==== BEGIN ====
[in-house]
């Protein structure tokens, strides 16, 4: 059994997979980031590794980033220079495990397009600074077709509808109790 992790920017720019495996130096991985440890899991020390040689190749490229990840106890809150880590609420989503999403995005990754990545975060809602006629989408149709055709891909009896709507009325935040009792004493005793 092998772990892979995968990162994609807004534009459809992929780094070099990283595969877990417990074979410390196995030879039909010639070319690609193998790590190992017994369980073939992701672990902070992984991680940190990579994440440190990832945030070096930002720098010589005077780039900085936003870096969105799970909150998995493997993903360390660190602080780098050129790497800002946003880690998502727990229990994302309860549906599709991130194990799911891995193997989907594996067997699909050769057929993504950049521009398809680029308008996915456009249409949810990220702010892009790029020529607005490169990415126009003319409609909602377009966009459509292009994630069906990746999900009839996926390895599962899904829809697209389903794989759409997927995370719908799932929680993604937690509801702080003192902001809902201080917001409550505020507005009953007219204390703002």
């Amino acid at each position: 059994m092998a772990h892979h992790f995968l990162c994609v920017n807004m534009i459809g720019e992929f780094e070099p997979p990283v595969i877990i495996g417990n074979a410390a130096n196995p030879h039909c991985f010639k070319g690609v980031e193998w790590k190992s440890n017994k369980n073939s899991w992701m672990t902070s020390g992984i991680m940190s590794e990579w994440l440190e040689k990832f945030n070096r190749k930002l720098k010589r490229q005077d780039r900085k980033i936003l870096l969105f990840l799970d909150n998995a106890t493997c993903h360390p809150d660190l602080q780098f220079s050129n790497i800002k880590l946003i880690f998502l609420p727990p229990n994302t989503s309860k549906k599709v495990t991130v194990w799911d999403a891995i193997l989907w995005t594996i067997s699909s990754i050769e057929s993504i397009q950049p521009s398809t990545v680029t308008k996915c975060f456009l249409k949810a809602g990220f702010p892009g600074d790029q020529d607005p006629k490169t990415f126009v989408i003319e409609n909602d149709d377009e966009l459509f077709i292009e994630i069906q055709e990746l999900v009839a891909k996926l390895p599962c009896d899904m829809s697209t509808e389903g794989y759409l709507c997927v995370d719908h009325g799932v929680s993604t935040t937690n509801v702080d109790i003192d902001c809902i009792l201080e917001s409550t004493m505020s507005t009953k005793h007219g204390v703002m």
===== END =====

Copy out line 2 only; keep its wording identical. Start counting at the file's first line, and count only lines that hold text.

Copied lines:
């Protein structure tokens, strides 16, 4: 059994997979980031590794980033220079495990397009600074077709509808109790 992790920017720019495996130096991985440890899991020390040689190749490229990840106890809150880590609420989503999403995005990754990545975060809602006629989408149709055709891909009896709507009325935040009792004493005793 092998772990892979995968990162994609807004534009459809992929780094070099990283595969877990417990074979410390196995030879039909010639070319690609193998790590190992017994369980073939992701672990902070992984991680940190990579994440440190990832945030070096930002720098010589005077780039900085936003870096969105799970909150998995493997993903360390660190602080780098050129790497800002946003880690998502727990229990994302309860549906599709991130194990799911891995193997989907594996067997699909050769057929993504950049521009398809680029308008996915456009249409949810990220702010892009790029020529607005490169990415126009003319409609909602377009966009459509292009994630069906990746999900009839996926390895599962899904829809697209389903794989759409997927995370719908799932929680993604937690509801702080003192902001809902201080917001409550505020507005009953007219204390703002």